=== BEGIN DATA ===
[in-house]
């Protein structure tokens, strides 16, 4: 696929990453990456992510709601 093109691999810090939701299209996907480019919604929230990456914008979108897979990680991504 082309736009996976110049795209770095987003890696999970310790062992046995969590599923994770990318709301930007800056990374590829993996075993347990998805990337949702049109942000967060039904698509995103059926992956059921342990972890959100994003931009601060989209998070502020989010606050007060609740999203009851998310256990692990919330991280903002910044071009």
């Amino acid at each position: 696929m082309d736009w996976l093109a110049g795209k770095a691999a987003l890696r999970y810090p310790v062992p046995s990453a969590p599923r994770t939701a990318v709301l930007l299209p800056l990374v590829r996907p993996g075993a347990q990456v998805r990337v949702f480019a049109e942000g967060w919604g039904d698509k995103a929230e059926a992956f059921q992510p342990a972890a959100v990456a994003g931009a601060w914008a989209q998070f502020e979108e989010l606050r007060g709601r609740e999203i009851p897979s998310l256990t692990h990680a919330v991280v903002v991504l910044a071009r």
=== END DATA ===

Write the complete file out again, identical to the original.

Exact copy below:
[in-house]
């Protein structure tokens, strides 16, 4: 696929990453990456992510709601 093109691999810090939701299209996907480019919604929230990456914008979108897979990680991504 082309736009996976110049795209770095987003890696999970310790062992046995969590599923994770990318709301930007800056990374590829993996075993347990998805990337949702049109942000967060039904698509995103059926992956059921342990972890959100994003931009601060989209998070502020989010606050007060609740999203009851998310256990692990919330991280903002910044071009």
């Amino acid at each position: 696929m082309d736009w996976l093109a110049g795209k770095a691999a987003l890696r999970y810090p310790v062992p046995s990453a969590p599923r994770t939701a990318v709301l930007l299209p800056l990374v590829r996907p993996g075993a347990q990456v998805r990337v949702f480019a049109e942000g967060w919604g039904d698509k995103a929230e059926a992956f059921q992510p342990a972890a959100v990456a994003g931009a601060w914008a989209q998070f502020e979108e989010l606050r007060g709601r609740e999203i009851p897979s998310l256990t692990h990680a919330v991280v903002v991504l910044a071009r």